Infrastructure to Develop a Human-Environment Regional Observatory (HERO) Network; PI: Brent Yarnal (with collaborators at Penn State, Clark University, Kansas State, University of Arizona, NOAA, and USGS).

Global environmental change is essentially a human problem. It results from myriad human actions occurring in local places. At the same time, people experience and respond to global environmental changes in localities. Consequently, there has been a proliferation of research centers and sites dedicated to studying the local implications of the human dimensions of global environmental change (HDGEC).

The local HDGEC data that are and will be generated by these centers, however, tend to be place-specific and are difficult to replicate and generalize. This weakness in the data stems directly from a poorly developed scientific infrastructure. There are no common protocols for collecting, reporting, analyzing, storing, and sharing the data. There are no data standards, which are necessary if the data are to be a lasting resource. Moreover, if HDGEC scientists are to be able to take advantage of the technological advances that are being made in intelligent data retrieval and analysis and in remote-collaboration, they must coordinate research efforts to make the data amenable to these techniques.

Consequently, this research proposes to develop infrastructure for studying the long-term implications of HDGEC at small regional and local scales. To meet this goal, the 10-year project will promote infrastructure development by implementing four components. First, it will develop protocols for observing, collecting, reporting, storing, and sharing data. Second, it will build an intelligent networking environment for data management, Web-based access, and GeoCollaboratory that will help match data with research problems and will facilitate collaboration among scientists at remote sites. Third, it will test proof of concept by applying the protocols and intelligent networking environment to local HDGEC research problems. Fourth, it will build networks by linking the US regional and local HDGEC research sites through this infrastructure. To develop protocols, HDGEC research will be carried our at four human-environment regional observatories (HEROs). The HEROs located in the Southwest-Mexico border region, the High Plains of Kansas, central Pennsylvania, and central Massachusetts represent a diverse set of natural and human environments. The University of Arizona, Kansas State University, Pennsylvania State University, and Clark University scientists will approach infrastructural development by tackling broad human-environment problems, but in the local context. The four HEROs will address three core research themes: land-use change, greenhouse-gas emissions, and climate impacts.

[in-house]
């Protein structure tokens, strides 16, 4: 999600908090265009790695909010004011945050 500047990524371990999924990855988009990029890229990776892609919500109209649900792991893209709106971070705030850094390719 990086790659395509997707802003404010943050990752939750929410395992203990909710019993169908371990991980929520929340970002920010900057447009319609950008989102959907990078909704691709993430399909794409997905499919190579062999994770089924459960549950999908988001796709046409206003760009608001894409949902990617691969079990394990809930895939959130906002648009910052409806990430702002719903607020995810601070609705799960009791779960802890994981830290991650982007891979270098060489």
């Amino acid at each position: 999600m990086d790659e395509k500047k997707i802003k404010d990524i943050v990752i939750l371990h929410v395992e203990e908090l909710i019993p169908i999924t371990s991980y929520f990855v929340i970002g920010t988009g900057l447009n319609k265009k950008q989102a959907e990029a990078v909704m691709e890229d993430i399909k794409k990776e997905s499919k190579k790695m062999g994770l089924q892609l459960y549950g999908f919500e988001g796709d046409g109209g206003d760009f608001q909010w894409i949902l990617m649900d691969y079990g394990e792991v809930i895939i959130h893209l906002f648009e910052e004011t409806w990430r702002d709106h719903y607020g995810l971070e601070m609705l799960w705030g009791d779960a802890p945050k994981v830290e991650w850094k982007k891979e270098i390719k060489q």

In order to meet these goals, the Geographic Visualization Science Technology and Applications Center (GeoVISTA) at Penn State will work with the National Mapping Division of the United States Geological Survey to develop the HERO intelligent networking environment (HEROINE). For HEROINE to be successful, the geospatial technology and methods developed must meet two goals. First, the technology and methods must facilitate context- and task-sensitive retrieval of data from the very large and complex data warehouses that will develop as a product of the research. Second, they must support collaboration among scientists at different HEROs as they work together on common problems. HEROINE, thus, will include two complementary components:


Data management and distributed Web-access linking HERO scientists with data. Planned HEROINE data management and web-access capabilities include: (1) consistent and comprehensive metadata that are grounded in National Spatial Data Infrastructure (NSDI) protocols and that provide the key to practical data access by scientists; (2) implementation of state of the art technology for managing geospatial data and metadata in distributed geospatial databases; and (3) development of innovative methods for intelligent Web-based geospatial data retrieval.

GeoCollaboratory Linking HERO scientists with each other. Planned HEROINE GeoCollaboratory capabilities include: (1) tools to facilitate collaboration in developing and refining protocols and standards; (2) methods to support collaborative query specification that are integrated with data retrieval tools; (3) collaborative geovisualization methods that facilitate joint exploration of locational aspects of both quantitative and qualitative data; and (4) integration of geovisualization methods with geocomputational methods (such as spatial statistics, classification, data mining, or process models) in an environment that supports joint work by scientists with these integrated methods.